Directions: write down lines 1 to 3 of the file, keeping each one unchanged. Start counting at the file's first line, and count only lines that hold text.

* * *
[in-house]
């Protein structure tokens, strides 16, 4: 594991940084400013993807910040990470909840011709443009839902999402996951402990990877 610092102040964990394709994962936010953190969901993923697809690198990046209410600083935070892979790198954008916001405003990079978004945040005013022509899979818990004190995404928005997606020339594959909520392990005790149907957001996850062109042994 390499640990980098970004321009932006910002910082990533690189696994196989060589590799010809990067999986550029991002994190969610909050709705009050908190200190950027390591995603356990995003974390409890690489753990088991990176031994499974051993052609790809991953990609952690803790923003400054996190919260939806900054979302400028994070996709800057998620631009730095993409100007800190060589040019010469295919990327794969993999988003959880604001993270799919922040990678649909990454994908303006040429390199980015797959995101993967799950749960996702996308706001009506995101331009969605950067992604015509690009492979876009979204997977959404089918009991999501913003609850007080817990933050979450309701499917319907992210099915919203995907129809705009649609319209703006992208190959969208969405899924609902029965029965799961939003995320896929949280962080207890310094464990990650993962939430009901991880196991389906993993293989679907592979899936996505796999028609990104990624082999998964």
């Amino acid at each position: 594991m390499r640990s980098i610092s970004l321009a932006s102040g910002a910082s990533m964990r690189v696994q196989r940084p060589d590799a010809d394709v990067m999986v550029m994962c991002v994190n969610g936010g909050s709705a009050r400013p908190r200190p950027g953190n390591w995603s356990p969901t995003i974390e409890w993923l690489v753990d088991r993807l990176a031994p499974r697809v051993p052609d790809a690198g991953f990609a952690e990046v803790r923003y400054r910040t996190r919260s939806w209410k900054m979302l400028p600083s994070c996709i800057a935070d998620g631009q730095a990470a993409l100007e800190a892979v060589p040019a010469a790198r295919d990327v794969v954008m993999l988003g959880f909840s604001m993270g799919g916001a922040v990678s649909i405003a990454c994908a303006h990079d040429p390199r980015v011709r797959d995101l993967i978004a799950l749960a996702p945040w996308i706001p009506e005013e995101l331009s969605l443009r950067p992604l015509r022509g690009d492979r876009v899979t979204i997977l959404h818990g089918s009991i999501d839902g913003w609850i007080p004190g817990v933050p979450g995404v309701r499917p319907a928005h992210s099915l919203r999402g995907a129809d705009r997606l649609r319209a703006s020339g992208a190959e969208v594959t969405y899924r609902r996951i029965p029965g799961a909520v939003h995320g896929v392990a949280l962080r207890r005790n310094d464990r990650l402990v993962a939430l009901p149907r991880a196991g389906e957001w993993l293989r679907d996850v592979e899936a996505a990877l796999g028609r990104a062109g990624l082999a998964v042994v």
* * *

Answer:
[in-house]
């Protein structure tokens, strides 16, 4: 594991940084400013993807910040990470909840011709443009839902999402996951402990990877 610092102040964990394709994962936010953190969901993923697809690198990046209410600083935070892979790198954008916001405003990079978004945040005013022509899979818990004190995404928005997606020339594959909520392990005790149907957001996850062109042994 390499640990980098970004321009932006910002910082990533690189696994196989060589590799010809990067999986550029991002994190969610909050709705009050908190200190950027390591995603356990995003974390409890690489753990088991990176031994499974051993052609790809991953990609952690803790923003400054996190919260939806900054979302400028994070996709800057998620631009730095993409100007800190060589040019010469295919990327794969993999988003959880604001993270799919922040990678649909990454994908303006040429390199980015797959995101993967799950749960996702996308706001009506995101331009969605950067992604015509690009492979876009979204997977959404089918009991999501913003609850007080817990933050979450309701499917319907992210099915919203995907129809705009649609319209703006992208190959969208969405899924609902029965029965799961939003995320896929949280962080207890310094464990990650993962939430009901991880196991389906993993293989679907592979899936996505796999028609990104990624082999998964």
């Amino acid at each position: 594991m390499r640990s980098i610092s970004l321009a932006s102040g910002a910082s990533m964990r690189v696994q196989r940084p060589d590799a010809d394709v990067m999986v550029m994962c991002v994190n969610g936010g909050s709705a009050r400013p908190r200190p950027g953190n390591w995603s356990p969901t995003i974390e409890w993923l690489v753990d088991r993807l990176a031994p499974r697809v051993p052609d790809a690198g991953f990609a952690e990046v803790r923003y400054r910040t996190r919260s939806w209410k900054m979302l400028p600083s994070c996709i800057a935070d998620g631009q730095a990470a993409l100007e800190a892979v060589p040019a010469a790198r295919d990327v794969v954008m993999l988003g959880f909840s604001m993270g799919g916001a922040v990678s649909i405003a990454c994908a303006h990079d040429p390199r980015v011709r797959d995101l993967i978004a799950l749960a996702p945040w996308i706001p009506e005013e995101l331009s969605l443009r950067p992604l015509r022509g690009d492979r876009v899979t979204i997977l959404h818990g089918s009991i999501d839902g913003w609850i007080p004190g817990v933050p979450g995404v309701r499917p319907a928005h992210s099915l919203r999402g995907a129809d705009r997606l649609r319209a703006s020339g992208a190959e969208v594959t969405y899924r609902r996951i029965p029965g799961a909520v939003h995320g896929v392990a949280l962080r207890r005790n310094d464990r990650l402990v993962a939430l009901p149907r991880a196991g389906e957001w993993l293989r679907d996850v592979e899936a996505a990877l796999g028609r990104a062109g990624l082999a998964v042994v």